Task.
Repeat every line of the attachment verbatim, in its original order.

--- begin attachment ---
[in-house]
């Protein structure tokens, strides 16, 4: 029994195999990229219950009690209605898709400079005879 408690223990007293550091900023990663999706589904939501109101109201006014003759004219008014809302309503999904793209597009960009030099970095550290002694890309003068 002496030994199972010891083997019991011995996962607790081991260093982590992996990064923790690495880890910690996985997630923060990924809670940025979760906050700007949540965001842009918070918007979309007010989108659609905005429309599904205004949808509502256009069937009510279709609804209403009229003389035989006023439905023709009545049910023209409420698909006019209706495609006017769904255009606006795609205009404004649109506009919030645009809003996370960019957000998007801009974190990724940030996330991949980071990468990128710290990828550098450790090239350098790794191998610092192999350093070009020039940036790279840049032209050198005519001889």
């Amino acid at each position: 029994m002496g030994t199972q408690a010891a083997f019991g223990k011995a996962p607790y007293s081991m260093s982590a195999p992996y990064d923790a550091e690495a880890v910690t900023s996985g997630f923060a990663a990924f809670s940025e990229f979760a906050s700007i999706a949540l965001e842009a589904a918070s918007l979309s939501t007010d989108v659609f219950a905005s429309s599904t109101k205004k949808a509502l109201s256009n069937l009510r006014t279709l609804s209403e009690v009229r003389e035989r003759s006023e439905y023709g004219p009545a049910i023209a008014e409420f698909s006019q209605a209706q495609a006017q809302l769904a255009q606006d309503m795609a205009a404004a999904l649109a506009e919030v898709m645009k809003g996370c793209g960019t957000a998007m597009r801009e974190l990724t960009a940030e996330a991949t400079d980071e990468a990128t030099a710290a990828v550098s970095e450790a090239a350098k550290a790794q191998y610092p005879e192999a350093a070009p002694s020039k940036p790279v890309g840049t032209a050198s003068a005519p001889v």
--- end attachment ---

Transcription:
[in-house]
């Protein structure tokens, strides 16, 4: 029994195999990229219950009690209605898709400079005879 408690223990007293550091900023990663999706589904939501109101109201006014003759004219008014809302309503999904793209597009960009030099970095550290002694890309003068 002496030994199972010891083997019991011995996962607790081991260093982590992996990064923790690495880890910690996985997630923060990924809670940025979760906050700007949540965001842009918070918007979309007010989108659609905005429309599904205004949808509502256009069937009510279709609804209403009229003389035989006023439905023709009545049910023209409420698909006019209706495609006017769904255009606006795609205009404004649109506009919030645009809003996370960019957000998007801009974190990724940030996330991949980071990468990128710290990828550098450790090239350098790794191998610092192999350093070009020039940036790279840049032209050198005519001889």
């Amino acid at each position: 029994m002496g030994t199972q408690a010891a083997f019991g223990k011995a996962p607790y007293s081991m260093s982590a195999p992996y990064d923790a550091e690495a880890v910690t900023s996985g997630f923060a990663a990924f809670s940025e990229f979760a906050s700007i999706a949540l965001e842009a589904a918070s918007l979309s939501t007010d989108v659609f219950a905005s429309s599904t109101k205004k949808a509502l109201s256009n069937l009510r006014t279709l609804s209403e009690v009229r003389e035989r003759s006023e439905y023709g004219p009545a049910i023209a008014e409420f698909s006019q209605a209706q495609a006017q809302l769904a255009q606006d309503m795609a205009a404004a999904l649109a506009e919030v898709m645009k809003g996370c793209g960019t957000a998007m597009r801009e974190l990724t960009a940030e996330a991949t400079d980071e990468a990128t030099a710290a990828v550098s970095e450790a090239a350098k550290a790794q191998y610092p005879e192999a350093a070009p002694s020039k940036p790279v890309g840049t032209a050198s003068a005519p001889v």